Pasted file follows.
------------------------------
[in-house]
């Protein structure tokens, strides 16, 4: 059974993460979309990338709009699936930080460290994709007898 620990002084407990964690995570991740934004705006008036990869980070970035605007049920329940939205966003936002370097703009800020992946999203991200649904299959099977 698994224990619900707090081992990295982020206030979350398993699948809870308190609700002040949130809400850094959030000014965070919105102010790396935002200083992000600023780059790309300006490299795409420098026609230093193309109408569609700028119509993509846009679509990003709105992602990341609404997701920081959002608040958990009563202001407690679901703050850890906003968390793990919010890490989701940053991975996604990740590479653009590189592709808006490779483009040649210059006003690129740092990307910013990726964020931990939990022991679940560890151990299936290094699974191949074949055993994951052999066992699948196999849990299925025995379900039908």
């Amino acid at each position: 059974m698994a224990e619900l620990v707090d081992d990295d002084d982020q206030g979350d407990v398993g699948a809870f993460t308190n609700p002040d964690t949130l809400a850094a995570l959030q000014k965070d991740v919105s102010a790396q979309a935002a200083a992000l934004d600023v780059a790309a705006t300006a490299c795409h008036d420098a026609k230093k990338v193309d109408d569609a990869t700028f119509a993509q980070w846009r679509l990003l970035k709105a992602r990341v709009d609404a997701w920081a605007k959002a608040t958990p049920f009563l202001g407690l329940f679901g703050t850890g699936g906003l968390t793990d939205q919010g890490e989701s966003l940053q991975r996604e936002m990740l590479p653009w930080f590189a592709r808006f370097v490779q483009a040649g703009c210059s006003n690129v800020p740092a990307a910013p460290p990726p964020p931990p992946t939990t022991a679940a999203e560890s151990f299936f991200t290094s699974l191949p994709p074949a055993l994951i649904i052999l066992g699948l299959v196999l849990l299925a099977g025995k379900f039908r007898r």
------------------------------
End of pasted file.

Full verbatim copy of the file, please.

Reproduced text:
[in-house]
């Protein structure tokens, strides 16, 4: 059974993460979309990338709009699936930080460290994709007898 620990002084407990964690995570991740934004705006008036990869980070970035605007049920329940939205966003936002370097703009800020992946999203991200649904299959099977 698994224990619900707090081992990295982020206030979350398993699948809870308190609700002040949130809400850094959030000014965070919105102010790396935002200083992000600023780059790309300006490299795409420098026609230093193309109408569609700028119509993509846009679509990003709105992602990341609404997701920081959002608040958990009563202001407690679901703050850890906003968390793990919010890490989701940053991975996604990740590479653009590189592709808006490779483009040649210059006003690129740092990307910013990726964020931990939990022991679940560890151990299936290094699974191949074949055993994951052999066992699948196999849990299925025995379900039908």
């Amino acid at each position: 059974m698994a224990e619900l620990v707090d081992d990295d002084d982020q206030g979350d407990v398993g699948a809870f993460t308190n609700p002040d964690t949130l809400a850094a995570l959030q000014k965070d991740v919105s102010a790396q979309a935002a200083a992000l934004d600023v780059a790309a705006t300006a490299c795409h008036d420098a026609k230093k990338v193309d109408d569609a990869t700028f119509a993509q980070w846009r679509l990003l970035k709105a992602r990341v709009d609404a997701w920081a605007k959002a608040t958990p049920f009563l202001g407690l329940f679901g703050t850890g699936g906003l968390t793990d939205q919010g890490e989701s966003l940053q991975r996604e936002m990740l590479p653009w930080f590189a592709r808006f370097v490779q483009a040649g703009c210059s006003n690129v800020p740092a990307a910013p460290p990726p964020p931990p992946t939990t022991a679940a999203e560890s151990f299936f991200t290094s699974l191949p994709p074949a055993l994951i649904i052999l066992g699948l299959v196999l849990l299925a099977g025995k379900f039908r007898r």